The past six months have forced association leaders to rapidly adapt and reprioritize their strategic plans. The economic and societal shifts in industries and professions have caused most associations to rethink their value-add to their members and customers and the structure of their organizations. After interviewing several leaders, there seem to be three questions they are all seeking the answers to:
- What are the best ways to generate more revenue?
- How should we diversify our revenue?
- Which offerings do we develop and invest in to engage and retain our membership?
While the questions are easy, the answers are more difficult. Many organizations are evaluating their products and services for opportunities to make up for the loss in revenue and position themselves for developing and growing their value in this critical moment. However, many associations do not have the funding, staff resources and time to invest in developing or refining products without guaranteeing some return on investment. For other associations, it’s hard to know where to begin.
To help you with product development and management, here are a few steps to help you start thinking and get started …
When to pivot or develop a new product
Look at your products and services. How much revenue have they generated each year? Is it steady, growing or is it in decline?
The first step is to look at your products and objectively decide where your product falls in the product lifecycle. It’s important to use internal sales and engagement data or research to remain objective and truly see where customer interests are. This is a general curve that displays the stages of product sale development, growth, maturity and decline.
The Product Maturity Model
If your current product sales are increasing, congrats! Your product might still be in a developing or growth stage.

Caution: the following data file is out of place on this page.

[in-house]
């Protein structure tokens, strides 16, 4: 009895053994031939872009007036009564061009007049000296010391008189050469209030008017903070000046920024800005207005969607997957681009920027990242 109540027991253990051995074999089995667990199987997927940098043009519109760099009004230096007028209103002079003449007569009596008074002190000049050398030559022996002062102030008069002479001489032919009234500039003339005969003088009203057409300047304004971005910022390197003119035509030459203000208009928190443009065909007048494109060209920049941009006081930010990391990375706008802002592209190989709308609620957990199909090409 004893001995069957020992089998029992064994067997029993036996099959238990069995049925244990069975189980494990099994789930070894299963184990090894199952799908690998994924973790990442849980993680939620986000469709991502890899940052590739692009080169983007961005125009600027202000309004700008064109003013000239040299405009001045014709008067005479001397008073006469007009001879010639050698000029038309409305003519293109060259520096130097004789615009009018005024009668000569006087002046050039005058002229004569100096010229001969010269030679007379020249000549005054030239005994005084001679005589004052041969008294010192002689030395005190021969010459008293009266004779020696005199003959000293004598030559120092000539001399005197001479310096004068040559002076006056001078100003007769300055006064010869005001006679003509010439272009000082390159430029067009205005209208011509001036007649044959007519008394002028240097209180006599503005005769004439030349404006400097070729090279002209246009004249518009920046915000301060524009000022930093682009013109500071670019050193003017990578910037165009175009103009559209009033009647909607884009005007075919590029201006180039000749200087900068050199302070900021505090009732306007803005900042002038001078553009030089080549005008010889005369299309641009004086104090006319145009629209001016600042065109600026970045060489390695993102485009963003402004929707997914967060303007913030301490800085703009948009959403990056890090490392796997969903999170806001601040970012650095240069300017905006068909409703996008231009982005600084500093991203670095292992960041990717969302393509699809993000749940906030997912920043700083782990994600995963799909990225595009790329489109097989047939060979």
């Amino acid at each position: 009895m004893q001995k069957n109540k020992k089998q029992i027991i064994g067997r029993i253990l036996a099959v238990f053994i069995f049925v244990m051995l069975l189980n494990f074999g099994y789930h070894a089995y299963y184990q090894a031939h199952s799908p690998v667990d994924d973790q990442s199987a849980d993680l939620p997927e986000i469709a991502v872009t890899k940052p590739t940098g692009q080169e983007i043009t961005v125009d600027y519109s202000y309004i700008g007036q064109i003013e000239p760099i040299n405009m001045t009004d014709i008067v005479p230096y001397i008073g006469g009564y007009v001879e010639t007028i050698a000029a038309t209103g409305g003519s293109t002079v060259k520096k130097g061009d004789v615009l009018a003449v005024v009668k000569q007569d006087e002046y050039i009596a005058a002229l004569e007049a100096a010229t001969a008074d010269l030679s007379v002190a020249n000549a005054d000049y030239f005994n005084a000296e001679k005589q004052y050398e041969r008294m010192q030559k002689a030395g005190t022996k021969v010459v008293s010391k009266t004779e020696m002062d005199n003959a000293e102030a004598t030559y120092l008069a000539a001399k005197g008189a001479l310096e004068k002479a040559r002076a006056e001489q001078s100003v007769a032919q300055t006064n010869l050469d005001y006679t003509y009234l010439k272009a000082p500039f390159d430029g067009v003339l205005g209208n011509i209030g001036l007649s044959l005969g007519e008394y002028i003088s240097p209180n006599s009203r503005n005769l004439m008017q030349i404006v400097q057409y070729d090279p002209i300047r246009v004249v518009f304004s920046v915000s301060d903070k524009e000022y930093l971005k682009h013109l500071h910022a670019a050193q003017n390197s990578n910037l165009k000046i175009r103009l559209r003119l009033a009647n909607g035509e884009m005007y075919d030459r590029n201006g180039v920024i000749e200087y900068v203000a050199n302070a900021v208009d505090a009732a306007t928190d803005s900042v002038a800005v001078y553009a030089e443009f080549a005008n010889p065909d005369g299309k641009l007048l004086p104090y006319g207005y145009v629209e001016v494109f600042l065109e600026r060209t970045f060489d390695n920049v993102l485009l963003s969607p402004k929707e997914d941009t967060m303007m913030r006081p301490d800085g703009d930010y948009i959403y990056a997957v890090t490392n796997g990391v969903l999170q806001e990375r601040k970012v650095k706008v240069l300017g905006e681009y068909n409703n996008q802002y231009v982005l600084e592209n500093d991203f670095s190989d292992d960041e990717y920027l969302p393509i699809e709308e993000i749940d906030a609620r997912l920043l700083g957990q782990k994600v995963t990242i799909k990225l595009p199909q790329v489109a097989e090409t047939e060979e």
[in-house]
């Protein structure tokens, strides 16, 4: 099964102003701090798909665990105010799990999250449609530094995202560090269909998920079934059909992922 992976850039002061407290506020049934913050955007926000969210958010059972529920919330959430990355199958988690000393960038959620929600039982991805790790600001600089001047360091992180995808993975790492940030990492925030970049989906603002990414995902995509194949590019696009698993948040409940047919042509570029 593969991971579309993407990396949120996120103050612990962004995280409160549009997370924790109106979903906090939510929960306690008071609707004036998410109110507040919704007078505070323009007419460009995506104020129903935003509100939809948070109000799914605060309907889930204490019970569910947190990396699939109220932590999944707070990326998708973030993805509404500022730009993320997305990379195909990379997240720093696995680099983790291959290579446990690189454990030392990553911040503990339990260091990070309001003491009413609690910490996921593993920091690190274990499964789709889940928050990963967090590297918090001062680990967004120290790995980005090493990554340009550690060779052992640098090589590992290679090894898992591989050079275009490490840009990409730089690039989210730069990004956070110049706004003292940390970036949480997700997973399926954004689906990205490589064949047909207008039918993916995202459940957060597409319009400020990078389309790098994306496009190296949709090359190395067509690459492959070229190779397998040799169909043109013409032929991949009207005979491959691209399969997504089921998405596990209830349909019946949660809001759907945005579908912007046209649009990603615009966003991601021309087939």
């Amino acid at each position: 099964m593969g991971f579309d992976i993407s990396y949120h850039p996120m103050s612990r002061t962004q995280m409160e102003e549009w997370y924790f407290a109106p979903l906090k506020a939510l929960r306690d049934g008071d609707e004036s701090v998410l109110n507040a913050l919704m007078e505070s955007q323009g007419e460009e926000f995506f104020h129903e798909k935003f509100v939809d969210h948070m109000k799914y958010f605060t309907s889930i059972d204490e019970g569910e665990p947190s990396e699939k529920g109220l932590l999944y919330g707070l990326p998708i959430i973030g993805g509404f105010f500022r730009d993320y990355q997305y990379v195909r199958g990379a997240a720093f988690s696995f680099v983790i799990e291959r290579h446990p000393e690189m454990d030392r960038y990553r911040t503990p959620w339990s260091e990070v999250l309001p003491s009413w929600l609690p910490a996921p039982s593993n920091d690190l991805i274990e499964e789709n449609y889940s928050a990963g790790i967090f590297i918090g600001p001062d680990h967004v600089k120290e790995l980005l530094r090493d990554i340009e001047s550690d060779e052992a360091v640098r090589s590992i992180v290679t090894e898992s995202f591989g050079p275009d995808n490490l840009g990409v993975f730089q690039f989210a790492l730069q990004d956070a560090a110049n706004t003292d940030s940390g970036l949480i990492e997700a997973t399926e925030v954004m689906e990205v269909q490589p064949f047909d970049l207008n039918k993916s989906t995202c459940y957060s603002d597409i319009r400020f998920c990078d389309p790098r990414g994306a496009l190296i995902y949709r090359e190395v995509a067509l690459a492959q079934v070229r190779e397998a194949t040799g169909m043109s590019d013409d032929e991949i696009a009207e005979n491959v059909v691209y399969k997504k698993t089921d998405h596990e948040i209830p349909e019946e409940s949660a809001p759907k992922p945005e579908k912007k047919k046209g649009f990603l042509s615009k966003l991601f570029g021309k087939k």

If your product sales have been steady year-over-year or declining, you might have reached product maturity or even decline stages. Reaching these stages is not necessarily a bad thing. It means there is an opportunity to refine and pivot your products into a new growth stage. This includes taking the same product and adding new features, new value offerings or positioning it to a new audience.
Pivoting a product is similar to developing a new product except you already have the model and features. However, not all existing products can be pivoted to meet the needs of the market. Any association with mature products will require a set of products and services at various lifecycle stages. To accomplish this, it starts with the basics.
How to start developing new products and services
“Without data, you’re just a person with an opinion.”
W. Edwards Deming
This quote directly applies to product development where qualitative data points might be just as important as quantitative data points. Developing and pivoting new products is all about validating your assumptions to reduce your risk and increase your chances for success.
It all starts with a simple question: what are your customer’s challenges? You may think this is easy to answer but what evidence do you have to prove this?
What is a day in their life like? Are there others that share the same challenges? Do your products and services help address their needs?
It’s important to remember that developing a new product or service starts with identifying and addressing the needs of your target customer. Whether you’re looking to grow your membership or you’re looking to develop a new product for your members, what need or challenge do they have and why do they need your product or service to solve it?
Reaching out and interviewing your current and prospective customers offer a way to collect and identify their needs and start to generate ideas on how to solve them.
Pivoting or developing new products for your association doesn’t have to be complicated and should be an objective exercise. McKinley has developed a new set of consulting and research services to partner with organizations to help identify opportunities and develop a plan to address these needs.
To help you and your organization get started, download our worksheet and answer the following questions:
- What is your concept for a new product or product pivot?
- Who is your target customer?
- What problem or challenge are you solving for them?
- How will you address this problem with this new product?
- What are your assumptions about your customers?
- What data will support (or refute) your assumptions?
- Where can you find this data?
- What additional support do you require?
The answers to these questions will help your association get started in identifying the product concept you want to test and validate. Remember, product development is NOT about launching a new product as quickly as possible. It’s about validating as many assumptions as possible to ensure success.